You want to be courteous when you are talking to friends. At work, you want to look involved, even enthralled with what your manager/peers/customers are talking about. With family, you might find it less difficult to simply tune out the conversation and ask the person near you to repeat what you missed, just a little louder, please.
You have to move in a little closer when you’re on conference calls. You look for facial hints, listen for inflection, pay close attention to body language. You attempt to read people’s lips. And if everything else fails – you fake it.
Don’t fool yourself. You missed lots of the conversation, and you’re struggling to catch up. Life at home and tasks at work have become unjustifiably difficult and you are feeling aggravated and cut off due to years of progressive hearing loss.
Some research shows that situational factors like environmental acoustics, background noise, contending signals, and environmental awareness have a strong influence on the way we hear. But for people who suffer from hearing loss these factors are made even more challenging.
There are certain revealing habits that will raise your awareness of whether you’re in denial about how your hearing impairment is affecting your social and professional life:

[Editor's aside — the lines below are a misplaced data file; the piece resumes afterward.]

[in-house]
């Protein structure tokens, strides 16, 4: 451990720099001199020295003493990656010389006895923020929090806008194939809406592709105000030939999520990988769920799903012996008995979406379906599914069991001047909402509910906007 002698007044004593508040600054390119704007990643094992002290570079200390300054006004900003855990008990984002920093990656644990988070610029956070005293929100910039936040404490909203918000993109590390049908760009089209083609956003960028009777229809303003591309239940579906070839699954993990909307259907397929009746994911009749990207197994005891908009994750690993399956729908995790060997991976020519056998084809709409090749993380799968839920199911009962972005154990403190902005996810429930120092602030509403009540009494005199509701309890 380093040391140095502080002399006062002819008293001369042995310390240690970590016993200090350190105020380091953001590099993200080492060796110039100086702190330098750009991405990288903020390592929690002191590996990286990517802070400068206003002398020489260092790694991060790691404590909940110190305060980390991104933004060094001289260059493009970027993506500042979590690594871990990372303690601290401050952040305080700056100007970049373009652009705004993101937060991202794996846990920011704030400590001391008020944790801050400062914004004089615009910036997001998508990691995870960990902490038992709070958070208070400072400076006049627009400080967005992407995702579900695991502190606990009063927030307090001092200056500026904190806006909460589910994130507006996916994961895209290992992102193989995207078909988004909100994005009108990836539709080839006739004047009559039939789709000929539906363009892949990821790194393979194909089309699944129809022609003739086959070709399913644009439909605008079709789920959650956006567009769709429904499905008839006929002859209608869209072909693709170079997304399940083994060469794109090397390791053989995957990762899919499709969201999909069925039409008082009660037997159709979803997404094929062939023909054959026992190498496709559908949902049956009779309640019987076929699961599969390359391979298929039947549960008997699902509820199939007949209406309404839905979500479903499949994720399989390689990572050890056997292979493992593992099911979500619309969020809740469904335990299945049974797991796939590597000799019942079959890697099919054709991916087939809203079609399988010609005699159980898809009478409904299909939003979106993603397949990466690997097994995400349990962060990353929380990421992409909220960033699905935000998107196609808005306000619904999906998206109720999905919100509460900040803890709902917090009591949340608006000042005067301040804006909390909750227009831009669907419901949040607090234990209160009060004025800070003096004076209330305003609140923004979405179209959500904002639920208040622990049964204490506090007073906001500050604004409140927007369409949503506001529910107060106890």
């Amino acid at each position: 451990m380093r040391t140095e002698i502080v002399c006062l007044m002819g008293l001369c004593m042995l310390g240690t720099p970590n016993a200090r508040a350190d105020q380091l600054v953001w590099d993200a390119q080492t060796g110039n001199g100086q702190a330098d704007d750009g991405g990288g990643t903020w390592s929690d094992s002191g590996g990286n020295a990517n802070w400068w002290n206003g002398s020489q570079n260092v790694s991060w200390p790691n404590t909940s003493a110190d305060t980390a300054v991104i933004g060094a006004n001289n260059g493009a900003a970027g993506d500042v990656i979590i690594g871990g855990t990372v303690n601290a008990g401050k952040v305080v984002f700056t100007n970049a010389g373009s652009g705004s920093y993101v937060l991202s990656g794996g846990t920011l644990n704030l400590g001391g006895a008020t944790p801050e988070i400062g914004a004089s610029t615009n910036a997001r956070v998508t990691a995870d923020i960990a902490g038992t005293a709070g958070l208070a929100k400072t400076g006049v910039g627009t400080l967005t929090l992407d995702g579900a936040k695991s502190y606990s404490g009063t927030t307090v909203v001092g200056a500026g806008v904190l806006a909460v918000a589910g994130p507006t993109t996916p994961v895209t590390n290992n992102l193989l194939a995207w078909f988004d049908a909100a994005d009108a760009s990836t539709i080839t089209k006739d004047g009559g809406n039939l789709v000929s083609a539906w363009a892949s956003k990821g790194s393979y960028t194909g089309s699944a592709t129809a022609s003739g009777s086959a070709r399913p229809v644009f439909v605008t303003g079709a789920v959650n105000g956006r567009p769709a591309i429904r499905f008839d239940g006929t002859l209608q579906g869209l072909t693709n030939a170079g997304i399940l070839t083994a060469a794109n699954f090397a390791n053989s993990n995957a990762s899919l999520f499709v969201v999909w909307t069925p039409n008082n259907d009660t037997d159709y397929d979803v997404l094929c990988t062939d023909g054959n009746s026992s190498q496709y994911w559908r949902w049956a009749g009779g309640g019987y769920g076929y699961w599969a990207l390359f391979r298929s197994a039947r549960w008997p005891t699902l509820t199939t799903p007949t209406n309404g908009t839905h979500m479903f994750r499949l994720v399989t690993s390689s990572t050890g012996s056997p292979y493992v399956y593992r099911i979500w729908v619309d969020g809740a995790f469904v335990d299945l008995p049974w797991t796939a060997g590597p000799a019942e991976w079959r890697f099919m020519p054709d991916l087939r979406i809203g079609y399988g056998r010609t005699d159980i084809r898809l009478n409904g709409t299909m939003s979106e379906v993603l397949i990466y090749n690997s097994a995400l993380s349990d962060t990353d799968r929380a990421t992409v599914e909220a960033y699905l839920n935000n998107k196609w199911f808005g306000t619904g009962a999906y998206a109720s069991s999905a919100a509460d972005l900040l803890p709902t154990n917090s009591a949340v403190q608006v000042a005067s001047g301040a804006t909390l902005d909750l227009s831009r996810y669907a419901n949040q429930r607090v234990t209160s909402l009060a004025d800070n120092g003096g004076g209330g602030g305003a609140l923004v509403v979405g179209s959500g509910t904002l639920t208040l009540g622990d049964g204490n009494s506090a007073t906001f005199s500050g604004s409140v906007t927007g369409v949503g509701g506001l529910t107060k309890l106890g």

- Leaning in When people are talking and unintentionally cupping your ear with your hand
- Asking people to repeat themselves over and over again
- Feeling as if people are mumbling and not speaking clearly
- Pretending to understand, only to later ask others what you missed
- Not able to hear people talking from behind you
- Finding it harder to hear over the phone
Hearing loss probably didn’t occur overnight even though it could feel as if it did. Acknowledging and seeking out help for hearing impairment is something that takes most individuals at least 7 years.
So if you’re detecting symptoms of hearing loss, you can bet that it’s been going on for some time unnoticed. Hearing loss is no joke so stop kidding yourself and schedule an appointment now.